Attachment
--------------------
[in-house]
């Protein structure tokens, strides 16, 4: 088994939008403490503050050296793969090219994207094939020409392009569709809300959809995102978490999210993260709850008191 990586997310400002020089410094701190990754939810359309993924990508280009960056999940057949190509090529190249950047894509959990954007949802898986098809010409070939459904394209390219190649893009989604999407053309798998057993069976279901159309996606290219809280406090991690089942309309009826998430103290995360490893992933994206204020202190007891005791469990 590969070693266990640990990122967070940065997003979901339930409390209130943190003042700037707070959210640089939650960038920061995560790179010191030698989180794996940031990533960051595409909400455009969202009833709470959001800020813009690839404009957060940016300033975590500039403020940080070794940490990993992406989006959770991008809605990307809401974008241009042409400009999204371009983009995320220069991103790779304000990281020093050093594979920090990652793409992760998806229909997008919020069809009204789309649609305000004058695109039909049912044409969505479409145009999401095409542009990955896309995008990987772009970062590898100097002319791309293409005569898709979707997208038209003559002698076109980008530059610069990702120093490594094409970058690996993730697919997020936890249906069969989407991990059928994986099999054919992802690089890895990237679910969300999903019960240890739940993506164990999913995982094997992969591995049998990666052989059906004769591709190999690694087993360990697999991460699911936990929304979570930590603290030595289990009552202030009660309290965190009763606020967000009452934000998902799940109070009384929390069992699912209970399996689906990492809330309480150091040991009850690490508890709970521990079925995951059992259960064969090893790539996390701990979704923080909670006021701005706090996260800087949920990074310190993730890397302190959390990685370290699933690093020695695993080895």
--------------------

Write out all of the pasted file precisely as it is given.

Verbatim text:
[in-house]
């Protein structure tokens, strides 16, 4: 088994939008403490503050050296793969090219994207094939020409392009569709809300959809995102978490999210993260709850008191 990586997310400002020089410094701190990754939810359309993924990508280009960056999940057949190509090529190249950047894509959990954007949802898986098809010409070939459904394209390219190649893009989604999407053309798998057993069976279901159309996606290219809280406090991690089942309309009826998430103290995360490893992933994206204020202190007891005791469990 590969070693266990640990990122967070940065997003979901339930409390209130943190003042700037707070959210640089939650960038920061995560790179010191030698989180794996940031990533960051595409909400455009969202009833709470959001800020813009690839404009957060940016300033975590500039403020940080070794940490990993992406989006959770991008809605990307809401974008241009042409400009999204371009983009995320220069991103790779304000990281020093050093594979920090990652793409992760998806229909997008919020069809009204789309649609305000004058695109039909049912044409969505479409145009999401095409542009990955896309995008990987772009970062590898100097002319791309293409005569898709979707997208038209003559002698076109980008530059610069990702120093490594094409970058690996993730697919997020936890249906069969989407991990059928994986099999054919992802690089890895990237679910969300999903019960240890739940993506164990999913995982094997992969591995049998990666052989059906004769591709190999690694087993360990697999991460699911936990929304979570930590603290030595289990009552202030009660309290965190009763606020967000009452934000998902799940109070009384929390069992699912209970399996689906990492809330309480150091040991009850690490508890709970521990079925995951059992259960064969090893790539996390701990979704923080909670006021701005706090996260800087949920990074310190993730890397302190959390990685370290699933690093020695695993080895």